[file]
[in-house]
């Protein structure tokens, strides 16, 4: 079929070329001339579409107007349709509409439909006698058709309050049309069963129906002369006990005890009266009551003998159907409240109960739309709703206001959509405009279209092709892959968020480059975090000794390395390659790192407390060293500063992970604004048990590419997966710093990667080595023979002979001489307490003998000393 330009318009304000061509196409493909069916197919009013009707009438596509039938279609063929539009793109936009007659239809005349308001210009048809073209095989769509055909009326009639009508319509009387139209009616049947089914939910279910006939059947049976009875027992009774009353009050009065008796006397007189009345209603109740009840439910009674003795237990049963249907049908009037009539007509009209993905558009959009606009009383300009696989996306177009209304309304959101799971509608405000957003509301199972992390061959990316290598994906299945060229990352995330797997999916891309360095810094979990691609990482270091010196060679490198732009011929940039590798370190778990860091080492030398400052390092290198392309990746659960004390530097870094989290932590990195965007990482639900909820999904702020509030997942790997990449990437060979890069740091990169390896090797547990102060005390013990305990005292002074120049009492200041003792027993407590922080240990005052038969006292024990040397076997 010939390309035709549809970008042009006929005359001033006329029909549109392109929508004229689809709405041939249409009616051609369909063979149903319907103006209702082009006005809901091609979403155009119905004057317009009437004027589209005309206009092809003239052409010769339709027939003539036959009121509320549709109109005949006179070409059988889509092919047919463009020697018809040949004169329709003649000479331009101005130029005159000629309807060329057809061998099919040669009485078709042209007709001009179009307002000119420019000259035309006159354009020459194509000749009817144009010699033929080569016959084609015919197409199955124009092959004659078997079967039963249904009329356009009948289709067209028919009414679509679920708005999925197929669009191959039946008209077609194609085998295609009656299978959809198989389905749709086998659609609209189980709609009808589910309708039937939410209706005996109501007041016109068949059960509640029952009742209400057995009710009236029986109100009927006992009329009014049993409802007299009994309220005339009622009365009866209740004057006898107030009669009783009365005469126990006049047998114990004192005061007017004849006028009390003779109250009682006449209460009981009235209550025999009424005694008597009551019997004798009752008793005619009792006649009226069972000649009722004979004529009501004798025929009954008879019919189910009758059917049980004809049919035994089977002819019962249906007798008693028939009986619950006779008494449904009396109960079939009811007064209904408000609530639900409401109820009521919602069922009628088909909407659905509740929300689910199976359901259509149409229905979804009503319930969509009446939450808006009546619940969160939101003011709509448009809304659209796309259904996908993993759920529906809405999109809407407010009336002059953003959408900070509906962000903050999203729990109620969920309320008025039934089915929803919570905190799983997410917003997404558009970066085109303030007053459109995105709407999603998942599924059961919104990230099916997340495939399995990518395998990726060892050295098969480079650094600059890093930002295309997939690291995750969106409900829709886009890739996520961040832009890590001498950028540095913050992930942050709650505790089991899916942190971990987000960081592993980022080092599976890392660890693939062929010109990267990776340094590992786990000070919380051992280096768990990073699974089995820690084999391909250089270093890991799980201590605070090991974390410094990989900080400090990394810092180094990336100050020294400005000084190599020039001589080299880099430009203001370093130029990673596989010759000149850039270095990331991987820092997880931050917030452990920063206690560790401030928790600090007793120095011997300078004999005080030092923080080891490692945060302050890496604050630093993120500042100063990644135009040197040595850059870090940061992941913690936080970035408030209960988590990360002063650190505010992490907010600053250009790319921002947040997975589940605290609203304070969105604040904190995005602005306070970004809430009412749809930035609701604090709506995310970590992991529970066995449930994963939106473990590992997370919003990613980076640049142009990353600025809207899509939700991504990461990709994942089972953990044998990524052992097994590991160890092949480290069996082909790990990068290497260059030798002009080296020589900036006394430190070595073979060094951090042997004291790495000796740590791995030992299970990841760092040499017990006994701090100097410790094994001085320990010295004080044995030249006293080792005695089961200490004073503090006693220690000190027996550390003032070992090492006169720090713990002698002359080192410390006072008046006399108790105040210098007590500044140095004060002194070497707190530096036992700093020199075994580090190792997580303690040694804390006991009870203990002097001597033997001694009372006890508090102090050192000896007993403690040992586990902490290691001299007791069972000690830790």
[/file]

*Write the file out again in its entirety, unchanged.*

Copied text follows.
[in-house]
């Protein structure tokens, strides 16, 4: 079929070329001339579409107007349709509409439909006698058709309050049309069963129906002369006990005890009266009551003998159907409240109960739309709703206001959509405009279209092709892959968020480059975090000794390395390659790192407390060293500063992970604004048990590419997966710093990667080595023979002979001489307490003998000393 330009318009304000061509196409493909069916197919009013009707009438596509039938279609063929539009793109936009007659239809005349308001210009048809073209095989769509055909009326009639009508319509009387139209009616049947089914939910279910006939059947049976009875027992009774009353009050009065008796006397007189009345209603109740009840439910009674003795237990049963249907049908009037009539007509009209993905558009959009606009009383300009696989996306177009209304309304959101799971509608405000957003509301199972992390061959990316290598994906299945060229990352995330797997999916891309360095810094979990691609990482270091010196060679490198732009011929940039590798370190778990860091080492030398400052390092290198392309990746659960004390530097870094989290932590990195965007990482639900909820999904702020509030997942790997990449990437060979890069740091990169390896090797547990102060005390013990305990005292002074120049009492200041003792027993407590922080240990005052038969006292024990040397076997 010939390309035709549809970008042009006929005359001033006329029909549109392109929508004229689809709405041939249409009616051609369909063979149903319907103006209702082009006005809901091609979403155009119905004057317009009437004027589209005309206009092809003239052409010769339709027939003539036959009121509320549709109109005949006179070409059988889509092919047919463009020697018809040949004169329709003649000479331009101005130029005159000629309807060329057809061998099919040669009485078709042209007709001009179009307002000119420019000259035309006159354009020459194509000749009817144009010699033929080569016959084609015919197409199955124009092959004659078997079967039963249904009329356009009948289709067209028919009414679509679920708005999925197929669009191959039946008209077609194609085998295609009656299978959809198989389905749709086998659609609209189980709609009808589910309708039937939410209706005996109501007041016109068949059960509640029952009742209400057995009710009236029986109100009927006992009329009014049993409802007299009994309220005339009622009365009866209740004057006898107030009669009783009365005469126990006049047998114990004192005061007017004849006028009390003779109250009682006449209460009981009235209550025999009424005694008597009551019997004798009752008793005619009792006649009226069972000649009722004979004529009501004798025929009954008879019919189910009758059917049980004809049919035994089977002819019962249906007798008693028939009986619950006779008494449904009396109960079939009811007064209904408000609530639900409401109820009521919602069922009628088909909407659905509740929300689910199976359901259509149409229905979804009503319930969509009446939450808006009546619940969160939101003011709509448009809304659209796309259904996908993993759920529906809405999109809407407010009336002059953003959408900070509906962000903050999203729990109620969920309320008025039934089915929803919570905190799983997410917003997404558009970066085109303030007053459109995105709407999603998942599924059961919104990230099916997340495939399995990518395998990726060892050295098969480079650094600059890093930002295309997939690291995750969106409900829709886009890739996520961040832009890590001498950028540095913050992930942050709650505790089991899916942190971990987000960081592993980022080092599976890392660890693939062929010109990267990776340094590992786990000070919380051992280096768990990073699974089995820690084999391909250089270093890991799980201590605070090991974390410094990989900080400090990394810092180094990336100050020294400005000084190599020039001589080299880099430009203001370093130029990673596989010759000149850039270095990331991987820092997880931050917030452990920063206690560790401030928790600090007793120095011997300078004999005080030092923080080891490692945060302050890496604050630093993120500042100063990644135009040197040595850059870090940061992941913690936080970035408030209960988590990360002063650190505010992490907010600053250009790319921002947040997975589940605290609203304070969105604040904190995005602005306070970004809430009412749809930035609701604090709506995310970590992991529970066995449930994963939106473990590992997370919003990613980076640049142009990353600025809207899509939700991504990461990709994942089972953990044998990524052992097994590991160890092949480290069996082909790990990068290497260059030798002009080296020589900036006394430190070595073979060094951090042997004291790495000796740590791995030992299970990841760092040499017990006994701090100097410790094994001085320990010295004080044995030249006293080792005695089961200490004073503090006693220690000190027996550390003032070992090492006169720090713990002698002359080192410390006072008046006399108790105040210098007590500044140095004060002194070497707190530096036992700093020199075994580090190792997580303690040694804390006991009870203990002097001597033997001694009372006890508090102090050192000896007993403690040992586990902490290691001299007791069972000690830790």